Questionable bidding sparks outcry.
Domain name auction site NameJet is caught up in a bit of a scandal around shill bidding involving sellers that use its platform.
As detailed over at NamePros, it started with a question about bidding by domain investors Andy and James Booth. It appeared with Andy Booth was bidding on his own domain; he responded by saying that he no longer owned the domains even though he was listed as the owner in Whois. But if you take the time to read through the thread, it goes beyond just these bidders. There’s some questionable stuff that makes it look like some people are engaged in shenanigans.
Shill and unnatural bidding is a serious allegation. Trust in platforms is key to continued usage.
GoDaddy went through this when a number of apparently fake bidders didn’t pay for auctions they won. People stopped participating because they questioned if competitors pushing up the bids were really going to pay. The company implemented bidder verification and trust was mostly restored.
In the case of NameJet, it’s not clear how widespread the problem is. It appears that some people might have been bidding on auctions in which they had some sort of stake, or there was “friend bidding” involved. The responses to the allegations haven’t held water with many commenters on the thread.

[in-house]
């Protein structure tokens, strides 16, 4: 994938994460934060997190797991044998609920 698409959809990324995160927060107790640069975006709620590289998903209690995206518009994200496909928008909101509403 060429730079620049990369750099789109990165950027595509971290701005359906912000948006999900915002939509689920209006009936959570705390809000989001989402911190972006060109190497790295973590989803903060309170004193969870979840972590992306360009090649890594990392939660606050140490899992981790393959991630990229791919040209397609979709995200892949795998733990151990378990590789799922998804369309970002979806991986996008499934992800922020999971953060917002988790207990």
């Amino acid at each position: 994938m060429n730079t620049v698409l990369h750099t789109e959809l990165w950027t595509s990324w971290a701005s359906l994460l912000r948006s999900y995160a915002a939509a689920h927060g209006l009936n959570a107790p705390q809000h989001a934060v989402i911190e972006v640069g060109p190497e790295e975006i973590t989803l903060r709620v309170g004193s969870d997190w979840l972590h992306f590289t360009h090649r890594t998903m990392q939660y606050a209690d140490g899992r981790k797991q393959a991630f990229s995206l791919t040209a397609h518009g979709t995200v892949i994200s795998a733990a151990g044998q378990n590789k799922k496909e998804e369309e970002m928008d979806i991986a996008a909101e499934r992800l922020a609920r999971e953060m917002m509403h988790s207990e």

Again, it’s not 100% clear at this point. NameJet released an initial statement but is continuing to investigate.
I spoke with NameJet GM Jonathan Tenenbaum this afternoon, and he reiterated that they are continuing to look into all of the allegations. He said the company takes the allegations seriously and is taking the time to fully investigate them. It will take action (both with individual bidders and to improve the platform) based on what it finds.
To NameJet’s credit, it has some features that make it possible to track questionable bidding. If it weren’t for the site’s use of bidder handles, no one would have spotted this behavior. GoDaddy still refers to people merely as a bidder number that changes from auction to auction.
Regardless of which allegations are true, I was disappointed in Andy Booth’s initial response for people to “Find something better to complain about” and James Booth’s statement that people should “Find something better to moan about”. The integrity of auction bidding is extremely important. It’s definitely something to complain and moan about, and it’s fair to demand a full and detailed response to any allegations.